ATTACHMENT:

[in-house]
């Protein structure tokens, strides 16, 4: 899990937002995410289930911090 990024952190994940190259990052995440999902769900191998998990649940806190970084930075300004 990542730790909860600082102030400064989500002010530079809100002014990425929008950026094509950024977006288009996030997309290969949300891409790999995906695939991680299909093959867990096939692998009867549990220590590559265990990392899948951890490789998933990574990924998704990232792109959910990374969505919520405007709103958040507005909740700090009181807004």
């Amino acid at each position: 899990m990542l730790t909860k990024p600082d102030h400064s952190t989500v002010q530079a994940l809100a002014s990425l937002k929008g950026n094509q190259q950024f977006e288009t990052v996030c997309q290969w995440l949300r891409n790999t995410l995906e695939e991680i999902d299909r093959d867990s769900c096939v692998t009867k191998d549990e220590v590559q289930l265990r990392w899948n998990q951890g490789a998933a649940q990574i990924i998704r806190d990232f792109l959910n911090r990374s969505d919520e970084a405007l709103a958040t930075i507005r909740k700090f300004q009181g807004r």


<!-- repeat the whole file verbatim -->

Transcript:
[in-house]
């Protein structure tokens, strides 16, 4: 899990937002995410289930911090 990024952190994940190259990052995440999902769900191998998990649940806190970084930075300004 990542730790909860600082102030400064989500002010530079809100002014990425929008950026094509950024977006288009996030997309290969949300891409790999995906695939991680299909093959867990096939692998009867549990220590590559265990990392899948951890490789998933990574990924998704990232792109959910990374969505919520405007709103958040507005909740700090009181807004």
């Amino acid at each position: 899990m990542l730790t909860k990024p600082d102030h400064s952190t989500v002010q530079a994940l809100a002014s990425l937002k929008g950026n094509q190259q950024f977006e288009t990052v996030c997309q290969w995440l949300r891409n790999t995410l995906e695939e991680i999902d299909r093959d867990s769900c096939v692998t009867k191998d549990e220590v590559q289930l265990r990392w899948n998990q951890g490789a998933a649940q990574i990924i998704r806190d990232f792109l959910n911090r990374s969505d919520e970084a405007l709103a958040t930075i507005r909740k700090f300004q009181g807004r």